@battyjac A good friend had the same thing happen when her baby burned his hand on a humidifier. She nursed him to sleep in the ambulance en route to the children's hospital. That helped to convince her to keep nursing. It's such a great help at those scary times.

Betsy B. Honest said...

Yeah. I had no idea how long I'd breastfeed. Now that my third has turned one, I sometimes get the question, "So, are you glad to be done breastfeeding?"

I'm never quite sure how to say, "I'm not at all done breastfeeding. I still nurse my two-year old as well as my one-year old."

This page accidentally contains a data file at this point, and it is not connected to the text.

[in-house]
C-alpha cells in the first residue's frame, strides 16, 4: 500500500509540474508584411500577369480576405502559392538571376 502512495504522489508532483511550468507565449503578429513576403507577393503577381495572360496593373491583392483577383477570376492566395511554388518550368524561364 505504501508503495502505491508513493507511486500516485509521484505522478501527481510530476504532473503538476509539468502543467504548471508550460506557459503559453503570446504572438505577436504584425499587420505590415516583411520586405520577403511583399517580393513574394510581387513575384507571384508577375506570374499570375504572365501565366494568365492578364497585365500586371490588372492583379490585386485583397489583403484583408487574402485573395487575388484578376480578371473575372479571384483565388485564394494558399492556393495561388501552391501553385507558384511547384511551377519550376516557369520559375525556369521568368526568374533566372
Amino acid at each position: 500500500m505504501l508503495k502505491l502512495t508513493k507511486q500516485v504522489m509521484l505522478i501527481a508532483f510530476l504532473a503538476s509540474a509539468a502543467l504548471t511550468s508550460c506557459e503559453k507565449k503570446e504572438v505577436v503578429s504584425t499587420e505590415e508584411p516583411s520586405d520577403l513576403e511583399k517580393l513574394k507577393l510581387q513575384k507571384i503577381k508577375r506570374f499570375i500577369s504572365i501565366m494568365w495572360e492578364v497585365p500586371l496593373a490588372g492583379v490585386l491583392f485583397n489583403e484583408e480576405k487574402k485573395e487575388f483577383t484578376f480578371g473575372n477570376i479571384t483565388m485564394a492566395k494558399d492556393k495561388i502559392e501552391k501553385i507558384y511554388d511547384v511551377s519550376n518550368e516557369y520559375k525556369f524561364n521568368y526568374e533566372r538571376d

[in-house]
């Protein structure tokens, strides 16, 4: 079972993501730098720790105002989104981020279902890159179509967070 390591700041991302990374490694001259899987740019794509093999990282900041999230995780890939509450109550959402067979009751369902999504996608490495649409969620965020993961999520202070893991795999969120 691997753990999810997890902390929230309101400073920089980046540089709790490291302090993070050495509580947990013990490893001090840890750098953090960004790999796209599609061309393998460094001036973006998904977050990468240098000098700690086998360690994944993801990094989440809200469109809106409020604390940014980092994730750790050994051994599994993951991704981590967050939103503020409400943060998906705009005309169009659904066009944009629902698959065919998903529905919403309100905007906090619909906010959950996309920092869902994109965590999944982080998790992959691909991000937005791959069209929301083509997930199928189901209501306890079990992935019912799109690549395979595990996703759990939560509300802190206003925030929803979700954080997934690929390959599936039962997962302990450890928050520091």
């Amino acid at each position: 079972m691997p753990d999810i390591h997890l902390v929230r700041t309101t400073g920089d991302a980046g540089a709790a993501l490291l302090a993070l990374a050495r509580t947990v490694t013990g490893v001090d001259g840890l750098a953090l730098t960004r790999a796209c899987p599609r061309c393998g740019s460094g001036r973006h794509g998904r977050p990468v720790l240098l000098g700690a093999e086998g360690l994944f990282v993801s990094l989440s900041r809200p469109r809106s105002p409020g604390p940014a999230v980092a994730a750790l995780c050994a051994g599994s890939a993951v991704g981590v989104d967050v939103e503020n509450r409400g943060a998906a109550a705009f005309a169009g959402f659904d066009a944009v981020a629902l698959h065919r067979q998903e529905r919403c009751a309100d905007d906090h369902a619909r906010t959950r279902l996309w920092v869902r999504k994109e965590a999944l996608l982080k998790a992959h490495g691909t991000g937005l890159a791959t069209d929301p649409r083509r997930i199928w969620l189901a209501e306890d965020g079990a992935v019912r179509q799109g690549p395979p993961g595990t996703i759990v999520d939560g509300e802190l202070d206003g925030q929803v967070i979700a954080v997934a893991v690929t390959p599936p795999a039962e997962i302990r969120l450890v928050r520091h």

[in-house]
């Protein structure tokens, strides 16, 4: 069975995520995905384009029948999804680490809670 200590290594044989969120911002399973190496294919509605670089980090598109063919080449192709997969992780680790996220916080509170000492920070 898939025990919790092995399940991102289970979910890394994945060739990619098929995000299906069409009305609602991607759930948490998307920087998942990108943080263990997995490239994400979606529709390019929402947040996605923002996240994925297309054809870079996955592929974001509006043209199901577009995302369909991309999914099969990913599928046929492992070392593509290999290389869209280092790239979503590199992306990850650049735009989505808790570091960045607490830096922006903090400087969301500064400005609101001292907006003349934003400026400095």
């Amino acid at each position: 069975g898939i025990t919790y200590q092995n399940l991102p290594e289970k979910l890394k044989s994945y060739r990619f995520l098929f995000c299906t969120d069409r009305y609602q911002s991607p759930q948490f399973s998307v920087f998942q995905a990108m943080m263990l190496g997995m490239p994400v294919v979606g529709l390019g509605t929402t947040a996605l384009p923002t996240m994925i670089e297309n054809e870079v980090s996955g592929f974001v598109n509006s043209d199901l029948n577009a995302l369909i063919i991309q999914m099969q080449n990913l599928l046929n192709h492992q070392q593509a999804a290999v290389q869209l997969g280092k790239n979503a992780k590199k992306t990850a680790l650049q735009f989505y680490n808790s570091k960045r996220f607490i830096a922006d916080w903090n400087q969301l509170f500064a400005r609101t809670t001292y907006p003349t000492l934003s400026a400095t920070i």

But I care less and less what anyone besides my babies think about breastfeeding and so, I just say it.

One thing I like to keep in mind is how I've never ever met a woman who told me, in retrospect, that she wished she'd weaned earlier. But I sure have met a lot of women who, in retrospect, wish they hadn't cave to whatever outside pressure and nursed longer.

Sure do get some looks though.
My sister pretty much spit an h'ors d'ouvres back into her napkin the other night.... Oh well, don't ask if you don't want to know! The nerve!

36D said...

Must admit - I found myself blogging about the same thing a couple of weeks ago, when my daughter turned two. You put it all so well! Just normal.
I'm going to share your post with DBM if you don't mind!

Joyful_Momma said...

Good post!

I've breastfed 8 babies, all save one for at least a year. My current nursling is 6 mos. The shortest time I've breastfed was 2 weeks :( and the longest 29 mos. I only stopped with the 29 mo old because I was pg and my milk dried up.